Say what you will about their wider effects on the industry — and Cannes will surely continue to do so — but Netflix have almost single-handedly revived the mid-budget American adult drama. They bought up Noah Baumbach’s The Meyerowitz Stories (New and Selected) last year, released Nicole Holofcener’s The Land of Steady Habits just this month, and now we have Tamara Jenkins’s Private Life following in the same vein.
What do all of these films have in common? Well, all centre on a particularly privileged East Coast bubble, so your mileage may vary on how much you sympathise with the #FristWorldProblems of Manhattan brownstone dwellers. They also have a uniformly low-stakes (relative to, say, Infinity War) narratives with nary a hint of inciting incidents or propulsive plots. They’re character dramas which observe the minor collisions of overlapping relationships.
In the case of Private Life, those relationships are the childless marriage between writer Rachel (Kathryn Hahn) and theatre director-turned-artisinal pickle maker Richard (Paul Giamatti). They’re trying for a baby by any means necessary: IVF, adoption, you name it. It’s not working. The arrival of step-niece Sadie (Kayli Carter), a college dropout who could help them out of their bind with her healthy young ovum, might suggest the start of some Juno-esque hijinks.
This is a more quiet, considered film than that, though. It’s not an out-and-out comedy, although there are plenty of laugh-out-loud moments, mostly from the frustrated and hormone-drunk Hahn. One of the side effects of the fertility drugs she takes is “emotional incontinence,” and there are moments when the disappointments and angst of her and Giamatti’s characters boils over into loud confrontation.
It’s not the gritty naturalism of Cassavettes Jenkins picks at here, though, nor the preciousness of Wes Anderson that occasional collaborator Baumbach sometimes strays into. It’s somewhere in between, alternately cosy and gentle and sharp and serious. Its colour palette and unashamedly intellectual bent recalls the recent films of Ira Sachs (Little Men, Love is Strange). It doesn’t shy away from the slow-churning internal tumult of its characters, nor the broader moments of Sadie bickering with her parents (John Carroll Lynch and Molly Shannon, the last doing wonders with a not-wholly-sympathetic part as Sadie’s disapproving mother).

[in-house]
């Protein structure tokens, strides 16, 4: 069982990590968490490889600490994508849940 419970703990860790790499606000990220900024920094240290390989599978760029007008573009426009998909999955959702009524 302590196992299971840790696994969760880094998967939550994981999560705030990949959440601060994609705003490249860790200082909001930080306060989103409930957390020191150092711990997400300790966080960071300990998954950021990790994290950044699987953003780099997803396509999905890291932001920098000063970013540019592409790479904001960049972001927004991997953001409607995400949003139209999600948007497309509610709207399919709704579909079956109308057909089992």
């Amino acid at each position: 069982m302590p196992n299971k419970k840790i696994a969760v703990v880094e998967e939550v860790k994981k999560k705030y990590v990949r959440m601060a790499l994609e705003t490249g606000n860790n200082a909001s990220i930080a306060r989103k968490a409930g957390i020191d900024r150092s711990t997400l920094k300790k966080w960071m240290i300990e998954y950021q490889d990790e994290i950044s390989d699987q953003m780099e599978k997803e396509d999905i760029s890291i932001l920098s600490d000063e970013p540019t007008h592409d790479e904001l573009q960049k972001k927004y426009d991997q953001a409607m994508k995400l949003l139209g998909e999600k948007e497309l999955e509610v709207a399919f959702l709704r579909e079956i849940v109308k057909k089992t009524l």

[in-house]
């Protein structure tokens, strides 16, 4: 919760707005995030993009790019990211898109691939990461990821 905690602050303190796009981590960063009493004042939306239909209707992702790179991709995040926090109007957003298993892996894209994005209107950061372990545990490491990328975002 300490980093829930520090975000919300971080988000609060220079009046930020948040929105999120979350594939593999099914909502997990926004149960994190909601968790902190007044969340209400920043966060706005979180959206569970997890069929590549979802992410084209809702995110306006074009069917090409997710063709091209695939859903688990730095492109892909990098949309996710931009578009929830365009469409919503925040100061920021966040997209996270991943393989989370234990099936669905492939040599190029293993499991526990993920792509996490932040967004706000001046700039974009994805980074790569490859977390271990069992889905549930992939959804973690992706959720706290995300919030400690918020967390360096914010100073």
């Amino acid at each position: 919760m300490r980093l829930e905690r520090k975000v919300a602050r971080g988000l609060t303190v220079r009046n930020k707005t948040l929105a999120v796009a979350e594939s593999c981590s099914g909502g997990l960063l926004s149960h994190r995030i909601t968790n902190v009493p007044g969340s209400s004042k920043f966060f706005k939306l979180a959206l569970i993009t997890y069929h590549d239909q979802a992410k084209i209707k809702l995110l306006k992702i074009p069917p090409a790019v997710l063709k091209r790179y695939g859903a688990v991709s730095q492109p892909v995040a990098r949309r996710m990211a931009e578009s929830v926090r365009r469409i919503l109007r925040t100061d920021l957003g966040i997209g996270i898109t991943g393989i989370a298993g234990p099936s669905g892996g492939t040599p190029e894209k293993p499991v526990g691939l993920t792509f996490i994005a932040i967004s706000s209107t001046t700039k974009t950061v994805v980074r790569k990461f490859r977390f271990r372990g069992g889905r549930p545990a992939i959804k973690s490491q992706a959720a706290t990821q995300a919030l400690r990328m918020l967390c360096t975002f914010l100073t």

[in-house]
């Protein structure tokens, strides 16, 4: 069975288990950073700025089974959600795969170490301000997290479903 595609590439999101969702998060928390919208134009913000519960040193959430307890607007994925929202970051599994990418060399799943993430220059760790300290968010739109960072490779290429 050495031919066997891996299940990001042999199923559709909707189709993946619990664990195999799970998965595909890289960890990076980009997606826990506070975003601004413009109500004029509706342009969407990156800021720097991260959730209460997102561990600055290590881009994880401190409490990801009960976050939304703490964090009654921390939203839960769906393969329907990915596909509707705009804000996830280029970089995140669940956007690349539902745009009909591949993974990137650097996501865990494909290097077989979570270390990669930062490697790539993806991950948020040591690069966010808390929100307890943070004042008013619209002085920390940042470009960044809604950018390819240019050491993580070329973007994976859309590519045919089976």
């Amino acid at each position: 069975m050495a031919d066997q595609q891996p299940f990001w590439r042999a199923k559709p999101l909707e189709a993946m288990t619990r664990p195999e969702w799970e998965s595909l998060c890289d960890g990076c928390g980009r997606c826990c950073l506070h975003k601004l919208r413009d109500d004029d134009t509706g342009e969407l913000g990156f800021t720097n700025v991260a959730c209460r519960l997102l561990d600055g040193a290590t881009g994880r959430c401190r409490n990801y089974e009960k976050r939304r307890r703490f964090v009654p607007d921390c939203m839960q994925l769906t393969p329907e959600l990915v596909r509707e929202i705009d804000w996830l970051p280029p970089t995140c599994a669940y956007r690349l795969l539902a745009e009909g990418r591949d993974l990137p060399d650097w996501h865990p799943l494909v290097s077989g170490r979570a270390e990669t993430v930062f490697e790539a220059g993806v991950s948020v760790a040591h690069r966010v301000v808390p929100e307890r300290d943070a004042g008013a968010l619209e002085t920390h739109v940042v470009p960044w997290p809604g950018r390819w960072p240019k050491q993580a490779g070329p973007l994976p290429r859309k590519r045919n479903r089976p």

“Adult” is the word, not to imply anything pornographic or arousing — there is some casual full-frontal nudity, and the film opens with a gag where Hahn is framed in such a way that you think her and Giamatti are about to do the horizontal mambo, only for him to jab a needle into her butt — but in the way it explores the less bombastic, clerical emotional drama of its middle-aged protagonists.
This can make Private Life a bit of a hard sell. Like Holofcener, Tamara Jenkins hasn’t made many films, often with significant gaps between features. This is her first since the similarly engaging, mature The Savages from 2008, with Laura Linney and the late Phillip Seymour Hoffman as estranged siblings dealing with their dying mother. Partly this is down to the continued culture of male privilege and unexamined, internalised misogyny of Hollywood. It’s also because “this is a sort of sad, sort of quiet film about a couple trying and failing to have a kid, but in a fairly low-key way, but also it’s very good” is way too long for a tag line.
It is accurate, though, and Private Life is very good. It’s for a very specific audience, one who can handle discussions of literary magazines and whose eyes didn’t roll entirely out of their heads when they read the words “artisinal pickles” a couple of sentences ago (although I wouldn’t blame you if they did).
For those that can bring themselves to invest, the dividends are small but precious: some of Giamatti’s best dramatic acting since Sideways, a fully complex character in Hahn’s Rachel, a career-making role for Carter in what could have been a cliched lost-arts-graduate character. A poignant, deliberately reduced, little drama attuned to the gentle (if sometimes choppy) rhythms of everyday life.